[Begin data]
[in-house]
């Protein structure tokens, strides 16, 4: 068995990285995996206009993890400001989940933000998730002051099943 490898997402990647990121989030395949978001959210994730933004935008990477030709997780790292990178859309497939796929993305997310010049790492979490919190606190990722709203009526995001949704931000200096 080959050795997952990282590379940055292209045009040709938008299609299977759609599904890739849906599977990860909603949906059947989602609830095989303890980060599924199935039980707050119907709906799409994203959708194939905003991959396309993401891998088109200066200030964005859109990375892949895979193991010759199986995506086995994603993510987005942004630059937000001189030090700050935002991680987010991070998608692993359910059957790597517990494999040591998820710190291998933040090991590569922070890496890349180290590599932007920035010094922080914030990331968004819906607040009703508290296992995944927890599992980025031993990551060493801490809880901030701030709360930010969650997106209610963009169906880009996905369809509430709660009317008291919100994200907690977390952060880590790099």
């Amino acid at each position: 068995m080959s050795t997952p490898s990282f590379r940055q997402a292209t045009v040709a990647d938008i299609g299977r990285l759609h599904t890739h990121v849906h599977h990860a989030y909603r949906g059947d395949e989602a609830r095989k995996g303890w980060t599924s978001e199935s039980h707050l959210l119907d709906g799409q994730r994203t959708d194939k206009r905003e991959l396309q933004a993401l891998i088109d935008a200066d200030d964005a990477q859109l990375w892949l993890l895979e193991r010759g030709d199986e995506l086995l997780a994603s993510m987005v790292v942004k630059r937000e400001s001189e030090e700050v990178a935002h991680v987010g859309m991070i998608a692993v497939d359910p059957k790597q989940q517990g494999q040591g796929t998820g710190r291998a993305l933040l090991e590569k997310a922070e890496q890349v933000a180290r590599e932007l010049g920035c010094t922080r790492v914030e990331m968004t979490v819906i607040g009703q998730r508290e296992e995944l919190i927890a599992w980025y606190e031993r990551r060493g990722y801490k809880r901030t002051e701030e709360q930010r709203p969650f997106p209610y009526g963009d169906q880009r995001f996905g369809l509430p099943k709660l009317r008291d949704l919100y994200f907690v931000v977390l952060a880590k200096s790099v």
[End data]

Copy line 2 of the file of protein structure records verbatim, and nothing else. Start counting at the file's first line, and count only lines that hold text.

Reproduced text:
């Protein structure tokens, strides 16, 4: 068995990285995996206009993890400001989940933000998730002051099943 490898997402990647990121989030395949978001959210994730933004935008990477030709997780790292990178859309497939796929993305997310010049790492979490919190606190990722709203009526995001949704931000200096 080959050795997952990282590379940055292209045009040709938008299609299977759609599904890739849906599977990860909603949906059947989602609830095989303890980060599924199935039980707050119907709906799409994203959708194939905003991959396309993401891998088109200066200030964005859109990375892949895979193991010759199986995506086995994603993510987005942004630059937000001189030090700050935002991680987010991070998608692993359910059957790597517990494999040591998820710190291998933040090991590569922070890496890349180290590599932007920035010094922080914030990331968004819906607040009703508290296992995944927890599992980025031993990551060493801490809880901030701030709360930010969650997106209610963009169906880009996905369809509430709660009317008291919100994200907690977390952060880590790099």